Gallery Exhibit Features Dark History of the Hiawatha Asylum

Detail from a work by the artists of the Blood Run Artworks of the Big Sioux, part of a new exhibition exploring the history of the Hiawatha Indian Insane Asylum that operated in Canton, SD.

Event Details


Date: January 25 - April 9, 2016

Times: A gallery reception will be held from 5-6 p.m. on Wednesday, Jan. 27, with an artist talk at 5:15 p.m.

Location: Madsen/Nelson/Elmen Galleries of the Center for Western Studies

The Center for Western Studies is proud to present "I Have The Honor To Report: Hiawatha Asylum Exhibit that opened Monday, Jan. 25, and runs through Saturday, April 9. A reception will be held from 5-6 p.m. on Wednesday, Jan. 27, with a gallery talk at 5:15 p.m. The exhibit is free and open to the public Monday-Friday from 8 a.m. to 5 p.m. and Saturdays from 10 a.m. to 2 p.m. in the Madsen/Nelson/Elmen Galleries of the Center's Fantle Building at 2121 South Summit Avenue.

Among the artists currently collaborating on the exhibition for Blood Run Artworks of the Big Sioux are multi-mixed media artist Jerry Fogg, Ihanktonwan Nakota Oyate; printmaker and art educator Chad Nelson; mixed media and assemblage artist Chris Francis; and artist Angela Behrends.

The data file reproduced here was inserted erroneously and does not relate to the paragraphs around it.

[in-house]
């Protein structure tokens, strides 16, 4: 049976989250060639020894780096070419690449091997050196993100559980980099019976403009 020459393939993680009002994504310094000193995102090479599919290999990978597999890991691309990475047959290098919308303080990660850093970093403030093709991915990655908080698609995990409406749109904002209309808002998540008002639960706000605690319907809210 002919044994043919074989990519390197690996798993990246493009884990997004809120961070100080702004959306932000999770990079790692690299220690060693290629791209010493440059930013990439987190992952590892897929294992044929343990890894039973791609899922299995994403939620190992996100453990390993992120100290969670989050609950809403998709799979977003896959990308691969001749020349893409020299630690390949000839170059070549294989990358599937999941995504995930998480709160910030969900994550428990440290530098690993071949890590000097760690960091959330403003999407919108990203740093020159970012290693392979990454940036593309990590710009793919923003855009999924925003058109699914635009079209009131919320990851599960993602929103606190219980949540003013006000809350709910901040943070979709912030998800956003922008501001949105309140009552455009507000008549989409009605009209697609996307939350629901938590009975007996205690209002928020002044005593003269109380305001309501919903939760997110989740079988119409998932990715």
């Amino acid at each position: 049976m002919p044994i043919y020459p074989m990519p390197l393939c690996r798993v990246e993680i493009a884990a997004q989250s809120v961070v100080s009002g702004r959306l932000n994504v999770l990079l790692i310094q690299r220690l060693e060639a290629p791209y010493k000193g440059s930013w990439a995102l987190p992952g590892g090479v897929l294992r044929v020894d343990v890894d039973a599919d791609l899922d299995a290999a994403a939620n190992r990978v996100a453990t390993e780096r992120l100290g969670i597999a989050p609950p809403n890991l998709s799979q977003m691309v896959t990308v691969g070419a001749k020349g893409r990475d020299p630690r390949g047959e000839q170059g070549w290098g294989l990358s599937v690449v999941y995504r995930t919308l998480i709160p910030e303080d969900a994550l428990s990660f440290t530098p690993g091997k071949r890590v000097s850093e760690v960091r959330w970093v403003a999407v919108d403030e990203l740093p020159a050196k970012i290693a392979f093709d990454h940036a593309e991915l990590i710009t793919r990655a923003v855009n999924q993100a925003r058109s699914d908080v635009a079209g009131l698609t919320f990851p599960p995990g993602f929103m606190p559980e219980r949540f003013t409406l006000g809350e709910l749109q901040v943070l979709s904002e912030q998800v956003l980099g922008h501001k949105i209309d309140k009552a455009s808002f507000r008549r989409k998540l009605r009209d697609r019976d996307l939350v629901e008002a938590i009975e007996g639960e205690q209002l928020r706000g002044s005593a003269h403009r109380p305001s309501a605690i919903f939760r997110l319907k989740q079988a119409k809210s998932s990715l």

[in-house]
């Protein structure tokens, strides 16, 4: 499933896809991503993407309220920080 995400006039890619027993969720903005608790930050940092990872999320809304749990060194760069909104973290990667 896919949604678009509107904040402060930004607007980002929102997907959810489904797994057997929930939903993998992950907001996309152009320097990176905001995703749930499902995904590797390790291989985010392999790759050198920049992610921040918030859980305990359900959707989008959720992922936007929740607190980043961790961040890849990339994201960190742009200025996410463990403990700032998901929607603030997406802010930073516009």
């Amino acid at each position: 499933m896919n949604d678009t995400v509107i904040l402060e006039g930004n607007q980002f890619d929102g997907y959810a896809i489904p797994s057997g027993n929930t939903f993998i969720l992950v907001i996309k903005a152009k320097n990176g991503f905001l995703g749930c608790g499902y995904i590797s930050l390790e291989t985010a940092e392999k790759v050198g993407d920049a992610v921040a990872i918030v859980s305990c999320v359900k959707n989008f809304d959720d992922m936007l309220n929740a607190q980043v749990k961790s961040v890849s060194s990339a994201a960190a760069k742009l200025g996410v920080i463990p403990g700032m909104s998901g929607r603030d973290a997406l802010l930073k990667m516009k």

This unique exhibition, from the artist collective known as Blood Run Artworks of the Big Sioux, explores the dark history of the Hiawatha Asylum for Insane Indians, a facility that operated in Canton, South Dakota, from 1902-1934. More than thirty years after it opened, the asylum was closed following numerous complaints and investigations that cited poor living conditions and inhumane treatment of the residents. During its operation, at least 391 Native Americans were sent to the asylum. Of those, records indicate at least 121 died while under the care of the institution. Due to poor record keeping, the actual number of deaths is unknown.

The mission of Blood Run Artworks of the Big Sioux is to show how artists of different media can create pieces that will inform viewers. The artists chose to focus this exhibit on the Hiawatha Asylum for Insane Indians following the expiration of a 70-year government-imposed gag order. Now is the time, they feel, for the story to be told, investigated, and most of all remembered.

I Have The Honor To Report, the title of the exhibition, is a reference to official asylum documents which included the phrase under the official letterhead of the Department of the Interior United States Indian Services. Jerry Fogg notes how this statement, “makes it official that another human being is sentenced to what may be their last stand.”


For more information, please contact Kristi Thomas, education assistant, Center for Western Studies, 605.274.4007.